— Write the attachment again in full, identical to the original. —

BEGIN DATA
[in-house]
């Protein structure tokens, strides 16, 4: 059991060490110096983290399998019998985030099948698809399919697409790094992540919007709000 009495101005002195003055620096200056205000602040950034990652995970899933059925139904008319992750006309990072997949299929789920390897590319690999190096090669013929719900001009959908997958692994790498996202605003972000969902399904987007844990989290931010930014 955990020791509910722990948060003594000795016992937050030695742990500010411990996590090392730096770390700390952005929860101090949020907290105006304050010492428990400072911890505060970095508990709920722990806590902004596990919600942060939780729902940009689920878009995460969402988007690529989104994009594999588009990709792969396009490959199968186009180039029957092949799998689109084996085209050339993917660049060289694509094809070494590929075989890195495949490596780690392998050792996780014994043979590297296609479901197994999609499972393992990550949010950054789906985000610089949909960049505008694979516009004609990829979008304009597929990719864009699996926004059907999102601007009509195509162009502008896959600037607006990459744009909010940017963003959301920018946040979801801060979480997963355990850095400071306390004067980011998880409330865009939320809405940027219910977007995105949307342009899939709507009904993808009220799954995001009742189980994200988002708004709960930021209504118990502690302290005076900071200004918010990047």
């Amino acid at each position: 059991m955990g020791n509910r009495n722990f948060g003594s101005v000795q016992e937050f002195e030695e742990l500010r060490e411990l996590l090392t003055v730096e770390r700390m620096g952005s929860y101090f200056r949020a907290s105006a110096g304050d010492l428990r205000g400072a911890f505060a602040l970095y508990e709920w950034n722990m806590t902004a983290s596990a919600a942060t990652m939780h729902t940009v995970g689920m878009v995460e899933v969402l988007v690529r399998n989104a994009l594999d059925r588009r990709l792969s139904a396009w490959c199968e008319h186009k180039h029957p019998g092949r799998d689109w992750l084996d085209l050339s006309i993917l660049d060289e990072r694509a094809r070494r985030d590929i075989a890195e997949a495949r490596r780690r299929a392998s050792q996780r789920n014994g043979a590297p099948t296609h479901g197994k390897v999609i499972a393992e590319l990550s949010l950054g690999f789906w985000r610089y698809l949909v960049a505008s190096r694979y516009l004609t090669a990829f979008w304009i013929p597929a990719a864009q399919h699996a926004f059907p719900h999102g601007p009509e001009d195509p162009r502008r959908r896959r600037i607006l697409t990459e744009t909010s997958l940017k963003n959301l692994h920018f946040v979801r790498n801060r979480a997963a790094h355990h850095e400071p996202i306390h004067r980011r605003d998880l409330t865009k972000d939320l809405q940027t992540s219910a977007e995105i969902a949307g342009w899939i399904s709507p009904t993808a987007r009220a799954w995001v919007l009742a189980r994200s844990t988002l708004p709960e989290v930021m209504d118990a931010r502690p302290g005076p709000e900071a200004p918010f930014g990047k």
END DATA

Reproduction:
[in-house]
């Protein structure tokens, strides 16, 4: 059991060490110096983290399998019998985030099948698809399919697409790094992540919007709000 009495101005002195003055620096200056205000602040950034990652995970899933059925139904008319992750006309990072997949299929789920390897590319690999190096090669013929719900001009959908997958692994790498996202605003972000969902399904987007844990989290931010930014 955990020791509910722990948060003594000795016992937050030695742990500010411990996590090392730096770390700390952005929860101090949020907290105006304050010492428990400072911890505060970095508990709920722990806590902004596990919600942060939780729902940009689920878009995460969402988007690529989104994009594999588009990709792969396009490959199968186009180039029957092949799998689109084996085209050339993917660049060289694509094809070494590929075989890195495949490596780690392998050792996780014994043979590297296609479901197994999609499972393992990550949010950054789906985000610089949909960049505008694979516009004609990829979008304009597929990719864009699996926004059907999102601007009509195509162009502008896959600037607006990459744009909010940017963003959301920018946040979801801060979480997963355990850095400071306390004067980011998880409330865009939320809405940027219910977007995105949307342009899939709507009904993808009220799954995001009742189980994200988002708004709960930021209504118990502690302290005076900071200004918010990047």
């Amino acid at each position: 059991m955990g020791n509910r009495n722990f948060g003594s101005v000795q016992e937050f002195e030695e742990l500010r060490e411990l996590l090392t003055v730096e770390r700390m620096g952005s929860y101090f200056r949020a907290s105006a110096g304050d010492l428990r205000g400072a911890f505060a602040l970095y508990e709920w950034n722990m806590t902004a983290s596990a919600a942060t990652m939780h729902t940009v995970g689920m878009v995460e899933v969402l988007v690529r399998n989104a994009l594999d059925r588009r990709l792969s139904a396009w490959c199968e008319h186009k180039h029957p019998g092949r799998d689109w992750l084996d085209l050339s006309i993917l660049d060289e990072r694509a094809r070494r985030d590929i075989a890195e997949a495949r490596r780690r299929a392998s050792q996780r789920n014994g043979a590297p099948t296609h479901g197994k390897v999609i499972a393992e590319l990550s949010l950054g690999f789906w985000r610089y698809l949909v960049a505008s190096r694979y516009l004609t090669a990829f979008w304009i013929p597929a990719a864009q399919h699996a926004f059907p719900h999102g601007p009509e001009d195509p162009r502008r959908r896959r600037i607006l697409t990459e744009t909010s997958l940017k963003n959301l692994h920018f946040v979801r790498n801060r979480a997963a790094h355990h850095e400071p996202i306390h004067r980011r605003d998880l409330t865009k972000d939320l809405q940027t992540s219910a977007e995105i969902a949307g342009w899939i399904s709507p009904t993808a987007r009220a799954w995001v919007l009742a189980r994200s844990t988002l708004p709960e989290v930021m209504d118990a931010r502690p302290g005076p709000e900071a200004p918010f930014g990047k």